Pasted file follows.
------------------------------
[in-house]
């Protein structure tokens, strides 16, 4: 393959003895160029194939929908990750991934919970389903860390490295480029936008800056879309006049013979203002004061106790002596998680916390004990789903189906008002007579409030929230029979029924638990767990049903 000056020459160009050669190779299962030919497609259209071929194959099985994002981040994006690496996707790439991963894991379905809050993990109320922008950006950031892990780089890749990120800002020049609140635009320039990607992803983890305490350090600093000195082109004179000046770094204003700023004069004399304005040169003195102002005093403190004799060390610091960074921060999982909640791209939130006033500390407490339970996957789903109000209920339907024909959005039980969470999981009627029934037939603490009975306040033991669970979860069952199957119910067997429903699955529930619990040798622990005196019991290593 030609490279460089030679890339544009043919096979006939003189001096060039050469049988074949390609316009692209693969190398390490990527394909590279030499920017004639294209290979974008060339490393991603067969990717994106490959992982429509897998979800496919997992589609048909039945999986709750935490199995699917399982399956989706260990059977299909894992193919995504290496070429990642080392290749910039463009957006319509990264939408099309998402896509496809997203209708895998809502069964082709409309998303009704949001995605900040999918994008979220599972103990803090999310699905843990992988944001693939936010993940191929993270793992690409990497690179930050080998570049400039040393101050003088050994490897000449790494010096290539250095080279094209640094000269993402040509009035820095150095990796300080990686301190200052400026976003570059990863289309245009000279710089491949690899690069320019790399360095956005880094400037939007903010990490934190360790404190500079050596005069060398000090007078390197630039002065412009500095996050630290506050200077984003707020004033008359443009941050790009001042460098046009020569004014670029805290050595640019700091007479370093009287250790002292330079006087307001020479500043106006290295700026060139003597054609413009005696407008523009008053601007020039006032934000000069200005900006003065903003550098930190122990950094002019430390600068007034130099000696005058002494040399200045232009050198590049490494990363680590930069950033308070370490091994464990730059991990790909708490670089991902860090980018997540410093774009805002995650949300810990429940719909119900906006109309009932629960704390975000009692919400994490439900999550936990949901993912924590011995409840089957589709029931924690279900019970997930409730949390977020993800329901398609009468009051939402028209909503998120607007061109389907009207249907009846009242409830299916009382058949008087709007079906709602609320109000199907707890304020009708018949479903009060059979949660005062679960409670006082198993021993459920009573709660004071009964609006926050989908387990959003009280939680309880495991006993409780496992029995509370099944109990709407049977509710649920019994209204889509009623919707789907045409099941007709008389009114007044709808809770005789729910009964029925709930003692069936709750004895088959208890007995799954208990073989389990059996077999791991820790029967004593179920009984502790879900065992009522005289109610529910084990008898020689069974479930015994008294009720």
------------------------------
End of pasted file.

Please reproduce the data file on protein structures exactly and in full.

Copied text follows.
[in-house]
């Protein structure tokens, strides 16, 4: 393959003895160029194939929908990750991934919970389903860390490295480029936008800056879309006049013979203002004061106790002596998680916390004990789903189906008002007579409030929230029979029924638990767990049903 000056020459160009050669190779299962030919497609259209071929194959099985994002981040994006690496996707790439991963894991379905809050993990109320922008950006950031892990780089890749990120800002020049609140635009320039990607992803983890305490350090600093000195082109004179000046770094204003700023004069004399304005040169003195102002005093403190004799060390610091960074921060999982909640791209939130006033500390407490339970996957789903109000209920339907024909959005039980969470999981009627029934037939603490009975306040033991669970979860069952199957119910067997429903699955529930619990040798622990005196019991290593 030609490279460089030679890339544009043919096979006939003189001096060039050469049988074949390609316009692209693969190398390490990527394909590279030499920017004639294209290979974008060339490393991603067969990717994106490959992982429509897998979800496919997992589609048909039945999986709750935490199995699917399982399956989706260990059977299909894992193919995504290496070429990642080392290749910039463009957006319509990264939408099309998402896509496809997203209708895998809502069964082709409309998303009704949001995605900040999918994008979220599972103990803090999310699905843990992988944001693939936010993940191929993270793992690409990497690179930050080998570049400039040393101050003088050994490897000449790494010096290539250095080279094209640094000269993402040509009035820095150095990796300080990686301190200052400026976003570059990863289309245009000279710089491949690899690069320019790399360095956005880094400037939007903010990490934190360790404190500079050596005069060398000090007078390197630039002065412009500095996050630290506050200077984003707020004033008359443009941050790009001042460098046009020569004014670029805290050595640019700091007479370093009287250790002292330079006087307001020479500043106006290295700026060139003597054609413009005696407008523009008053601007020039006032934000000069200005900006003065903003550098930190122990950094002019430390600068007034130099000696005058002494040399200045232009050198590049490494990363680590930069950033308070370490091994464990730059991990790909708490670089991902860090980018997540410093774009805002995650949300810990429940719909119900906006109309009932629960704390975000009692919400994490439900999550936990949901993912924590011995409840089957589709029931924690279900019970997930409730949390977020993800329901398609009468009051939402028209909503998120607007061109389907009207249907009846009242409830299916009382058949008087709007079906709602609320109000199907707890304020009708018949479903009060059979949660005062679960409670006082198993021993459920009573709660004071009964609006926050989908387990959003009280939680309880495991006993409780496992029995509370099944109990709407049977509710649920019994209204889509009623919707789907045409099941007709008389009114007044709808809770005789729910009964029925709930003692069936709750004895088959208890007995799954208990073989389990059996077999791991820790029967004593179920009984502790879900065992009522005289109610529910084990008898020689069974479930015994008294009720």